When Philip Rubio saw his new mail truck, the first thing he noticed was the missing rearview mirror. The Grumman “Long Life Vehicle” — the U.S. Postal Service’s now-ubiquitous delivery van, which first hit the streets in 1987 — didn’t have a back window. It didn’t have an air bag. It didn’t have air conditioning. The heating system was unreliable. But shoot, if it didn’t look good.
“Everybody has their own LLV story,” said Rubio, a retired letter carrier and a professor of history at North Carolina A&T State University. “I think it was a morale booster for letter carriers to see a new vehicle, to see a fleet, and to see something that looked good on the street.”
The Postal Service is preparing to spend as much as $6 billion to retire those trucks starting in 2023. The fleet replacement is long overdue: LLVs have far exceeded their projected 24-year life spans and now have a reputation of catching fire after hundreds of thousands of miles of overuse. They are loathed by many postal workers, who say they broil during the summer and shiver in the winter when the heating system is inadequate. And they get only 10 miles to the gallon.
But in their day, LLVs were a triumph for the mail agency, experts say. Not only did they go on to become one of the most recognizable vehicles to travel the country’s streets, but they also transformed the Postal Service, boosting its reliability and marketability, and helped usher in one of the agency’s greatest periods of expansion.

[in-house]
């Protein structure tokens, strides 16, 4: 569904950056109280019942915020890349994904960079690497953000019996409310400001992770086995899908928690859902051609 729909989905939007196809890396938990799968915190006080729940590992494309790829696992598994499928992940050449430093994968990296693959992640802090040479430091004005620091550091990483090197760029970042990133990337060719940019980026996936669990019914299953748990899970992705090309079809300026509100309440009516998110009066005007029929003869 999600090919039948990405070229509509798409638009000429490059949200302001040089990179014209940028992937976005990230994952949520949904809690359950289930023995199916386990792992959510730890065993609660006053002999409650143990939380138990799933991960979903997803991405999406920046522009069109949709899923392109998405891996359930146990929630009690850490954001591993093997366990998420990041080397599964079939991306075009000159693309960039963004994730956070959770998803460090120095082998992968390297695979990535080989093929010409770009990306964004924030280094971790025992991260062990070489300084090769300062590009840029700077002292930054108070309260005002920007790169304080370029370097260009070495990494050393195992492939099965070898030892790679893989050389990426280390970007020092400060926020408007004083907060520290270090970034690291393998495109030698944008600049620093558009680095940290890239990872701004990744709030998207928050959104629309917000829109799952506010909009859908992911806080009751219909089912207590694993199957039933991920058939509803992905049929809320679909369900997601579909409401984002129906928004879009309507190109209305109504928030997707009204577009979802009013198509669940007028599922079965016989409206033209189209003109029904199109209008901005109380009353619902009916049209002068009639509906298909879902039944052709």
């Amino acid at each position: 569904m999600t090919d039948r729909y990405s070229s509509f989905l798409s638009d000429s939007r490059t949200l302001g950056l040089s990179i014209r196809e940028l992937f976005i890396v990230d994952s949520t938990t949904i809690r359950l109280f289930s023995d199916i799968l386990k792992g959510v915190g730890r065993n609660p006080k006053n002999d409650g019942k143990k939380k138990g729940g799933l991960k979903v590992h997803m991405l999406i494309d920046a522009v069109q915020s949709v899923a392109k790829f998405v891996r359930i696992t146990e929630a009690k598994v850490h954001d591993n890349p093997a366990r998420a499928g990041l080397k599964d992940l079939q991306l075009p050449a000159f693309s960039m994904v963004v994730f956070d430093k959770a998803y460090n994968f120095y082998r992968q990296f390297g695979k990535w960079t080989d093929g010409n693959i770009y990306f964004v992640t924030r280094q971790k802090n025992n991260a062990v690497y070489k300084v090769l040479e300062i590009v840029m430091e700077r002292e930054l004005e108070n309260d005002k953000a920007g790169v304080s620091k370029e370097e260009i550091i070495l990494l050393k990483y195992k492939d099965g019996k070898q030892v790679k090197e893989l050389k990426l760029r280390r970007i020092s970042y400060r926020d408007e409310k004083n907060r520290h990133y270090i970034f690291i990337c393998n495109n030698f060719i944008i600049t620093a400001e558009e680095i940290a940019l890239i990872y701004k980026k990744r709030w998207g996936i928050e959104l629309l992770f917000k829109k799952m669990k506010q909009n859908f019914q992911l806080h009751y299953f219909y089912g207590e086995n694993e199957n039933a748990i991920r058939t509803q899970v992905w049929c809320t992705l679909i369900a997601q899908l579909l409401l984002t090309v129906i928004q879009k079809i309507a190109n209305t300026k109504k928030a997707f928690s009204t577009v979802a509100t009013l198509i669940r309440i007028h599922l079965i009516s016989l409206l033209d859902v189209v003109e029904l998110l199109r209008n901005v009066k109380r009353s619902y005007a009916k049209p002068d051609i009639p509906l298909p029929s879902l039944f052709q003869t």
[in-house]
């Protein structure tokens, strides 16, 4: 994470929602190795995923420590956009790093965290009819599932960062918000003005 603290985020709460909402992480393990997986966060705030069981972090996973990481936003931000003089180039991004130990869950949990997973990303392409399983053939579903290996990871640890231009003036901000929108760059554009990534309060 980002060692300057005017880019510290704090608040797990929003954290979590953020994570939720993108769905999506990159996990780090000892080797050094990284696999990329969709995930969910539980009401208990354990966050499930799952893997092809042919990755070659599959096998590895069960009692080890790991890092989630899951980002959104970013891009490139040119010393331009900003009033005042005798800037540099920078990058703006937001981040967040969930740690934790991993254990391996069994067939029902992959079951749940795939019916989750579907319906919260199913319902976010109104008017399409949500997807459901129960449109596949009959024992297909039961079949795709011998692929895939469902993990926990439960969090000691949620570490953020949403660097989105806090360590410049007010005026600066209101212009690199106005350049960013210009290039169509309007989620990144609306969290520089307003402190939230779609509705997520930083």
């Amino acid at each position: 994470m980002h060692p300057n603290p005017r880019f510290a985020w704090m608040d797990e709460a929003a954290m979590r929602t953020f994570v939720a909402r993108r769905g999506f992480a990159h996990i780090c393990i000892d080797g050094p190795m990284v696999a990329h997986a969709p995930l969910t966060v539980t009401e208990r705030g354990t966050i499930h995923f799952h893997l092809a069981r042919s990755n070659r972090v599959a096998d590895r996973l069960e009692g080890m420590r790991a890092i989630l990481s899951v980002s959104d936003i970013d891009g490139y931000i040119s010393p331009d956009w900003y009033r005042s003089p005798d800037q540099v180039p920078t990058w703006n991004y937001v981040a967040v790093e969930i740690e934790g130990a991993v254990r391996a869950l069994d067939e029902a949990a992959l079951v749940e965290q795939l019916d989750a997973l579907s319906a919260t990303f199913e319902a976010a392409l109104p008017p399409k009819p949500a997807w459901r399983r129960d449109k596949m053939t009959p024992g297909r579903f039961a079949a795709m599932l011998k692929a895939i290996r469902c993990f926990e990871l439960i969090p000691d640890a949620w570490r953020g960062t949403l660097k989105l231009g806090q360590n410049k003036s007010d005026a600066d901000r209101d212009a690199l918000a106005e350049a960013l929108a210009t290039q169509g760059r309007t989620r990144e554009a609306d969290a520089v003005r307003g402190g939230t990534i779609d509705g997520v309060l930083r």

And they’ll retire as the Postal Service tries to navigate existential crises: The volume of mail is falling and that of packages is skyrocketing; questions are swirling about the replacement truck and its potential to run on battery electric power.
This month, House Democrats lined up behind an $8 billion funding package to help the Postal Service purchase the “Next Generation Delivery Vehicle” fleet and electric charging stations. The new trucks offer nearly everything Rubio and other postal workers said the LLVs lacked: standard safety features, better navigability on dense streets and other amenities. But with the first replacement mail vans still two years away, the LLVs won’t be able to ease into retirement yet.
“Maybe it sums up the state of the Postal Service today, that it’s both dependable and in trouble,” Rubio said. “It’s a vehicle that still looks shiny and new, but they’ve aged out and are becoming less safe all the time. It had safety issues all along, and carriers are looking forward to the next generation of postal vehicles. But it’s still there. The Postal Service has been through so much, and yet that vehicle is still there.”
The agency was relatively new in its transition from Cabinet-level Post Office Department to a free-standing federal agency when it began phasing out its old mail jeeps in the early 1980s for the LLV. Boxy with a large nose, the jeeps were themselves decades old. They’d grown too small for the sharp rise in mail volume that occurred over their lifetime: In 1960, Americans sent 33.2 billion pieces of first-class mail; in 1980, they sent 60.3 billion. The LLV could hold twice as much cargo as the mail jeeps.
More than that, the Postal Service desperately needed to modernize. When the mail service was spun off into an independent agency in 1970, it no longer was supposed to rely on taxpayer funding. That meant marketing itself as a private-sector style, fast-moving, innovative machine, a transportation broker and business solutions partner. Its new mail truck would help solidify the image.
“Much has been said about the new U.S. Postal Service in the last year or so; about how this 200-year-old institution is moving in new directions, using the latest technology to carry out the task of delivering the nation’s mail,” then-Postmaster General Preston R. Tisch said at the 1987 ceremony to take delivery of the first LLVs. “What could be a better symbol of these new directions than these shiny new vans moving us forward toward greater efficiency and economy?”